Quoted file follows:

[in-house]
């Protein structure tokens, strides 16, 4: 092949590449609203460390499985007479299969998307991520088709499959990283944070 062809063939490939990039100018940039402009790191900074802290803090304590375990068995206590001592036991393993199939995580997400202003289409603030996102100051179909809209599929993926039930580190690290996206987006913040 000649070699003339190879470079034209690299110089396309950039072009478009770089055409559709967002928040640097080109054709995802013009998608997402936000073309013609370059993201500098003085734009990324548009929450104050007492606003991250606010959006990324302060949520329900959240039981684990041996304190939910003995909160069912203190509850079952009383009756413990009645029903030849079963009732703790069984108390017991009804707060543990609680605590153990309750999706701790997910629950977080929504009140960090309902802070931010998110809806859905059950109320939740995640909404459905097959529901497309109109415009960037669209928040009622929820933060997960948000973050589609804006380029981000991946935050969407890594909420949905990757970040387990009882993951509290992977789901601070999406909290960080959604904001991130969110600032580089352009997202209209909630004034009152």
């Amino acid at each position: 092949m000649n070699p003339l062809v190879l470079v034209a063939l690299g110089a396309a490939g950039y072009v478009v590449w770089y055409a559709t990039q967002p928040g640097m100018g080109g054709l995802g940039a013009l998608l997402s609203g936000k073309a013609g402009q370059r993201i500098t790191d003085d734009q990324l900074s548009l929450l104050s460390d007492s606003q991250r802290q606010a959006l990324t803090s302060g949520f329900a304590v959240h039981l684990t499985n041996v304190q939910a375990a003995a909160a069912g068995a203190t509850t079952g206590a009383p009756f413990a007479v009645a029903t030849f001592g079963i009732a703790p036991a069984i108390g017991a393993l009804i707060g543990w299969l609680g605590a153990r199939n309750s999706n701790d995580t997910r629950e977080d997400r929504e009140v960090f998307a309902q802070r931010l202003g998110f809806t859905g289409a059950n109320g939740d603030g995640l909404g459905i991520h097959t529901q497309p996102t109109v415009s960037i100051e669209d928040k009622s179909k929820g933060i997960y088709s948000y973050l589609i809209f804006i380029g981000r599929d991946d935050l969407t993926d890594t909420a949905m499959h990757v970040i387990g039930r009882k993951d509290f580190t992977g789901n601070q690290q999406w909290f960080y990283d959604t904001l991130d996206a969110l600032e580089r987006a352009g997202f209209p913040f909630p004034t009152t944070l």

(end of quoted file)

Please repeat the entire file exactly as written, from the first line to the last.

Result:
[in-house]
């Protein structure tokens, strides 16, 4: 092949590449609203460390499985007479299969998307991520088709499959990283944070 062809063939490939990039100018940039402009790191900074802290803090304590375990068995206590001592036991393993199939995580997400202003289409603030996102100051179909809209599929993926039930580190690290996206987006913040 000649070699003339190879470079034209690299110089396309950039072009478009770089055409559709967002928040640097080109054709995802013009998608997402936000073309013609370059993201500098003085734009990324548009929450104050007492606003991250606010959006990324302060949520329900959240039981684990041996304190939910003995909160069912203190509850079952009383009756413990009645029903030849079963009732703790069984108390017991009804707060543990609680605590153990309750999706701790997910629950977080929504009140960090309902802070931010998110809806859905059950109320939740995640909404459905097959529901497309109109415009960037669209928040009622929820933060997960948000973050589609804006380029981000991946935050969407890594909420949905990757970040387990009882993951509290992977789901601070999406909290960080959604904001991130969110600032580089352009997202209209909630004034009152």
């Amino acid at each position: 092949m000649n070699p003339l062809v190879l470079v034209a063939l690299g110089a396309a490939g950039y072009v478009v590449w770089y055409a559709t990039q967002p928040g640097m100018g080109g054709l995802g940039a013009l998608l997402s609203g936000k073309a013609g402009q370059r993201i500098t790191d003085d734009q990324l900074s548009l929450l104050s460390d007492s606003q991250r802290q606010a959006l990324t803090s302060g949520f329900a304590v959240h039981l684990t499985n041996v304190q939910a375990a003995a909160a069912g068995a203190t509850t079952g206590a009383p009756f413990a007479v009645a029903t030849f001592g079963i009732a703790p036991a069984i108390g017991a393993l009804i707060g543990w299969l609680g605590a153990r199939n309750s999706n701790d995580t997910r629950e977080d997400r929504e009140v960090f998307a309902q802070r931010l202003g998110f809806t859905g289409a059950n109320g939740d603030g995640l909404g459905i991520h097959t529901q497309p996102t109109v415009s960037i100051e669209d928040k009622s179909k929820g933060i997960y088709s948000y973050l589609i809209f804006i380029g981000r599929d991946d935050l969407t993926d890594t909420a949905m499959h990757v970040i387990g039930r009882k993951d509290f580190t992977g789901n601070q690290q999406w909290f960080y990283d959604t904001l991130d996206a969110l600032e580089r987006a352009g997202f209209p913040f909630p004034t009152t944070l």